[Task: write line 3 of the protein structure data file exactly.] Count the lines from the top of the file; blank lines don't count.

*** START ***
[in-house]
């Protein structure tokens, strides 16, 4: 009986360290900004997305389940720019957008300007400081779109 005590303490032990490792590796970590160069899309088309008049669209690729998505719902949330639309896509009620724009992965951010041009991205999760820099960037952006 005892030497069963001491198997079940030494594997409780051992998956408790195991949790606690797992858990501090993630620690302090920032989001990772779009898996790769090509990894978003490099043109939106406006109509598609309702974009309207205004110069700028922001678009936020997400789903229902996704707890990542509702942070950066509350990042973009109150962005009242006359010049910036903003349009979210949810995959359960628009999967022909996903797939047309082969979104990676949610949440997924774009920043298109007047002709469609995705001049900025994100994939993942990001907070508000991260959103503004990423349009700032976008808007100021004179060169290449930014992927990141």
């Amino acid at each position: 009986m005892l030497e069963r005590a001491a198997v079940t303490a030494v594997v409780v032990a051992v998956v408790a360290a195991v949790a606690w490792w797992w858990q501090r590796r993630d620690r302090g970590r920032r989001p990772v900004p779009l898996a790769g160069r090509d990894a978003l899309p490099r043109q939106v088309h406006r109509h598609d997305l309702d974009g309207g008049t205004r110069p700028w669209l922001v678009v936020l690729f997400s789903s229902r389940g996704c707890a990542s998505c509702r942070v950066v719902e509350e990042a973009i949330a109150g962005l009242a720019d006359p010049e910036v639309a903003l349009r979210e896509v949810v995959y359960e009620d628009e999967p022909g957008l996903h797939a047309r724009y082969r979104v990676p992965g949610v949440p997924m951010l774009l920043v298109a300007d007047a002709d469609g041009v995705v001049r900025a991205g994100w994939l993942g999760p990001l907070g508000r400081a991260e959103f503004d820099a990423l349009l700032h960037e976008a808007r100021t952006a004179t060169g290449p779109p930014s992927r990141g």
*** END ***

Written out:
């Amino acid at each position: 009986m005892l030497e069963r005590a001491a198997v079940t303490a030494v594997v409780v032990a051992v998956v408790a360290a195991v949790a606690w490792w797992w858990q501090r590796r993630d620690r302090g970590r920032r989001p990772v900004p779009l898996a790769g160069r090509d990894a978003l899309p490099r043109q939106v088309h406006r109509h598609d997305l309702d974009g309207g008049t205004r110069p700028w669209l922001v678009v936020l690729f997400s789903s229902r389940g996704c707890a990542s998505c509702r942070v950066v719902e509350e990042a973009i949330a109150g962005l009242a720019d006359p010049e910036v639309a903003l349009r979210e896509v949810v995959y359960e009620d628009e999967p022909g957008l996903h797939a047309r724009y082969r979104v990676p992965g949610v949440p997924m951010l774009l920043v298109a300007d007047a002709d469609g041009v995705v001049r900025a991205g994100w994939l993942g999760p990001l907070g508000r400081a991260e959103f503004d820099a990423l349009l700032h960037e976008a808007r100021t952006a004179t060169g290449p779109p930014s992927r990141g």